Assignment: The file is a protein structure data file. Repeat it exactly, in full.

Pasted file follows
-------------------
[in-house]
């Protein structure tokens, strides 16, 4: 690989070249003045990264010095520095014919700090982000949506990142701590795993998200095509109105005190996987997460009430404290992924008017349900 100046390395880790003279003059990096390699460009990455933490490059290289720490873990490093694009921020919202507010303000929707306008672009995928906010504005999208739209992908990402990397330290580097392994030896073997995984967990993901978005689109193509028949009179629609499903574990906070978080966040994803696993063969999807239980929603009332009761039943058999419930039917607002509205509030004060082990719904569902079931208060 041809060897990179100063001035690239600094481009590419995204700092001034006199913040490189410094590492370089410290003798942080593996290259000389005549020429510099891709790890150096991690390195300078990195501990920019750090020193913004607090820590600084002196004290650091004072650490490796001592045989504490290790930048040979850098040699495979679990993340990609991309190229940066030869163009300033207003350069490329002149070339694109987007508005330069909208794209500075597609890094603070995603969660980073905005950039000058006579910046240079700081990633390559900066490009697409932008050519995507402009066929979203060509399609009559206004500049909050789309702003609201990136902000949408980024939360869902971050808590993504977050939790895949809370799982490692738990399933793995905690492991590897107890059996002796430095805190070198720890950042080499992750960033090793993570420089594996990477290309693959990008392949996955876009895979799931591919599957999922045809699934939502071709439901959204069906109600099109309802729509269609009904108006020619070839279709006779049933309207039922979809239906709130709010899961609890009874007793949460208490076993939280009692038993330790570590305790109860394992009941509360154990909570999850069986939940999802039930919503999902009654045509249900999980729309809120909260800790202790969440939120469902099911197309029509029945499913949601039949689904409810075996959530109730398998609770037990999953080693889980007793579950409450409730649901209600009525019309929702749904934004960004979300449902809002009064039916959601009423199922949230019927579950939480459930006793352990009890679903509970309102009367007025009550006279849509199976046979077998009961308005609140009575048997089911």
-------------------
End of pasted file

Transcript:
[in-house]
């Protein structure tokens, strides 16, 4: 690989070249003045990264010095520095014919700090982000949506990142701590795993998200095509109105005190996987997460009430404290992924008017349900 100046390395880790003279003059990096390699460009990455933490490059290289720490873990490093694009921020919202507010303000929707306008672009995928906010504005999208739209992908990402990397330290580097392994030896073997995984967990993901978005689109193509028949009179629609499903574990906070978080966040994803696993063969999807239980929603009332009761039943058999419930039917607002509205509030004060082990719904569902079931208060 041809060897990179100063001035690239600094481009590419995204700092001034006199913040490189410094590492370089410290003798942080593996290259000389005549020429510099891709790890150096991690390195300078990195501990920019750090020193913004607090820590600084002196004290650091004072650490490796001592045989504490290790930048040979850098040699495979679990993340990609991309190229940066030869163009300033207003350069490329002149070339694109987007508005330069909208794209500075597609890094603070995603969660980073905005950039000058006579910046240079700081990633390559900066490009697409932008050519995507402009066929979203060509399609009559206004500049909050789309702003609201990136902000949408980024939360869902971050808590993504977050939790895949809370799982490692738990399933793995905690492991590897107890059996002796430095805190070198720890950042080499992750960033090793993570420089594996990477290309693959990008392949996955876009895979799931591919599957999922045809699934939502071709439901959204069906109600099109309802729509269609009904108006020619070839279709006779049933309207039922979809239906709130709010899961609890009874007793949460208490076993939280009692038993330790570590305790109860394992009941509360154990909570999850069986939940999802039930919503999902009654045509249900999980729309809120909260800790202790969440939120469902099911197309029509029945499913949601039949689904409810075996959530109730398998609770037990999953080693889980007793579950409450409730649901209600009525019309929702749904934004960004979300449902809002009064039916959601009423199922949230019927579950939480459930006793352990009890679903509970309102009367007025009550006279849509199976046979077998009961308005609140009575048997089911």